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Computing with Bifocals - Nancy's Guide to iChat (and Adium)
by - October 14th, 2005

I recently received a letter from reader Andy Russell who lives in Shanghai China.  It seems that Andy is surrounded by otherwise nice people who insist on using computers from the dark side.  They like to converse using Windows MSN Messenger, but since Andy, being the enlightened one, uses a Mac, he gets left out of all of those conversations.  What if they are talking about him?  What if they have great stock tips?  What if there is a party he needs to know about?  What is a guy to do?

He asked me if he could use the iChat on his Mac to talk to his friends using Windows MSN.  (To use iChat you have to have some version of OS X installed on your Mac.)  I promptly gave him an incorrect answer.  However, we soon worked it out, I learned something new, and now Andy is able to use his Mac to carry on instant messaging with his friends using MSN Messenger.  I'll direct you to a source that tells you how to do it, but first I guess it would be good to cover some of the basics of using iChat for those looking to use Apple's great chat software.

What is iChat?

iChat is a tool for instant messaging.  Users must have an internet connection.  It can also be used for video conferencing, voice chatting (similar to a telephone call), and iSight interactions, but for this discussion I am only going to talk about instant text messaging.  iChat uses the AOL Instant Messenger (AIM) network, so each user must get set up with an AIM identity.  It is not necessary to be signed up with AOL or involved with AOL in any other way to use AIM.

Alternately, if you are a .Mac account holder, you can use your .Mac e-mail address as a login.

Get Set Up

The first step is to get a screen name.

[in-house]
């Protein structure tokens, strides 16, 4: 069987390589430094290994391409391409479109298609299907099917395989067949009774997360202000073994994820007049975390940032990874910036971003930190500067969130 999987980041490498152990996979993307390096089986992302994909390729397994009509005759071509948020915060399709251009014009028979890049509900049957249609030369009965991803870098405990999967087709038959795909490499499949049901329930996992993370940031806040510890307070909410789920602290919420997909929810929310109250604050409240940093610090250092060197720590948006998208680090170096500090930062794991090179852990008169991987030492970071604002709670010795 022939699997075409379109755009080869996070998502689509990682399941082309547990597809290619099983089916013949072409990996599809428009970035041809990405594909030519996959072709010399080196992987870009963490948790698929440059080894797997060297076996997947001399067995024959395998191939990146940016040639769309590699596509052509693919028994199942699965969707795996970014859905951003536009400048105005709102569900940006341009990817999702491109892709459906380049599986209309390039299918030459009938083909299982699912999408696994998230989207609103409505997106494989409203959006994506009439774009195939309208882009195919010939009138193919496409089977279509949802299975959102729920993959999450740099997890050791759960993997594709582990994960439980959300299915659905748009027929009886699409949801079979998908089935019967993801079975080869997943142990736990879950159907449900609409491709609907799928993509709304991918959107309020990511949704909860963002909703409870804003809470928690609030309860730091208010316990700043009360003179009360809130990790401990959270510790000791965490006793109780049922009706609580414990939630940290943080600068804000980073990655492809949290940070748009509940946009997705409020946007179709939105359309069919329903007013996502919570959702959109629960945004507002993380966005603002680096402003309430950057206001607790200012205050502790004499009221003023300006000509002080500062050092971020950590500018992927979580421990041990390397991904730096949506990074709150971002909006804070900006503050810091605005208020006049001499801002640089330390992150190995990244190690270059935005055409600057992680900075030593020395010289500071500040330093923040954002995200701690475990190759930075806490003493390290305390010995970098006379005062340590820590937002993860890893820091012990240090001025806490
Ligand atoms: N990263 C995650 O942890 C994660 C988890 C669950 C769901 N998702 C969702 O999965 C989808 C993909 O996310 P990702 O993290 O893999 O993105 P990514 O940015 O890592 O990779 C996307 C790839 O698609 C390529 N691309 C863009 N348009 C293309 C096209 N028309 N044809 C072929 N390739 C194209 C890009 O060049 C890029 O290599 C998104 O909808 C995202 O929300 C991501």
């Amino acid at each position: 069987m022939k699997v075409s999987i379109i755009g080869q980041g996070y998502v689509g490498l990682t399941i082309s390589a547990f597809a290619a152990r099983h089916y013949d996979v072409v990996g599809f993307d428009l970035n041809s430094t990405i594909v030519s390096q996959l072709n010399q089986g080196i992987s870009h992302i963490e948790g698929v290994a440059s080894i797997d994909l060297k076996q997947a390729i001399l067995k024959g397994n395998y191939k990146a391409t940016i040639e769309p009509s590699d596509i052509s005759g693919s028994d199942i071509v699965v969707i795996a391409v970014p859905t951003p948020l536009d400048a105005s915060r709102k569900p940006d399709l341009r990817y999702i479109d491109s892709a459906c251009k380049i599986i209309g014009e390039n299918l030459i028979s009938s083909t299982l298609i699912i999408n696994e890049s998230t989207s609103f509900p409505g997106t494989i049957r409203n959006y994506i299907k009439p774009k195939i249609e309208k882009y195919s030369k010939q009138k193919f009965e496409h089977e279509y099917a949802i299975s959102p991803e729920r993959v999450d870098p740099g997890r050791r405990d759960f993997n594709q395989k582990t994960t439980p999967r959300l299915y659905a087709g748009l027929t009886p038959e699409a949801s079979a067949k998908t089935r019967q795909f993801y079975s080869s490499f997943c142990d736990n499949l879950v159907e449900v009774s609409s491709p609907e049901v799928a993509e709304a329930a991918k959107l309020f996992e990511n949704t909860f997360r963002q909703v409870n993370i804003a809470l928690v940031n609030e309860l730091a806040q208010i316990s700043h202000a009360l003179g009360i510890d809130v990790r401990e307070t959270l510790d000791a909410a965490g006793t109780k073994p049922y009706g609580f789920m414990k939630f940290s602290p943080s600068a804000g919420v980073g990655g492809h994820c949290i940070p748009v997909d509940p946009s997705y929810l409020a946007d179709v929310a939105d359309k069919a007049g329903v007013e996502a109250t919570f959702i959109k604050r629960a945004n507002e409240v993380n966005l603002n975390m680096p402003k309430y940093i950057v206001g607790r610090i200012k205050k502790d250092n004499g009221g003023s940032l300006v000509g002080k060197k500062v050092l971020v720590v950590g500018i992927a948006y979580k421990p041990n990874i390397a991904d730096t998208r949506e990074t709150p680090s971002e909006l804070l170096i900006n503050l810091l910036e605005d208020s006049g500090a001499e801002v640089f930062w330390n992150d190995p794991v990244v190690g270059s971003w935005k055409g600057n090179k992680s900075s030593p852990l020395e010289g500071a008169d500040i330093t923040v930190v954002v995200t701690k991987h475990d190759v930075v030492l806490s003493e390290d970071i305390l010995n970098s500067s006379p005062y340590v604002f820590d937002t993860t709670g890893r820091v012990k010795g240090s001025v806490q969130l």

• Choose iChat > Preferences > Accounts.
  • Enter a screen name of your choosing.  (Each name must be unique so if you choose a name already in use you will be asked to choose another name(s) until a unique name is selected.)
Note:  Individuals with .Mac accounts follow slightly different directions for selecting iChat screen names and those so affected should follow the directions provided by the .Mac account instructions.

Add a Picture Next To Your Name

A picture or an icon next to your name is not required, but is a nice touch and it will show up next to your name in all your friends Buddy Lists unless they have turned off this option.  (Buddy Lists are covered below.) You can use a real photo of yourself, an icon of your choosing, or choose from the file icons provided.  If you don't choose one, a default one of the running AOL figure will be assigned.

  • Choose Buddies > Change My Picture
If you are adding an image or an icon, drag and drop it into the window as directed.  Note:  You will have to work with your image to reduce the size before attempting to add it to your list.  The Buddy List option will not automatically adjust the size for you.  You have some options with the slide bar located below the image box, but not much.  Images can be adjusted within iPhoto if you don't have a graphic application or, are not comfortable using one yet.  If this sounds too complicated then don't get hung up on it.  Just pick from the standard choices.  You can change your picture as many times as you wish so you can come back to this whenever you want to play around with it.


To use iChat you have to know the screen name of the person with whom you wish to chat.   You will have to get this information from them ahead of time before you can chat for the first time.  To contact someone for a chat you would:

  • Choose iChat > File > New Chat With Person
A field will open, letting you enter the screen name of the person you wish to contact.  This is the same technique you would use to invite someone new to join a chat in progress.  Once you enter the screen name and click OK, you can begin a message.  If the person is not on-line, you will get an error message.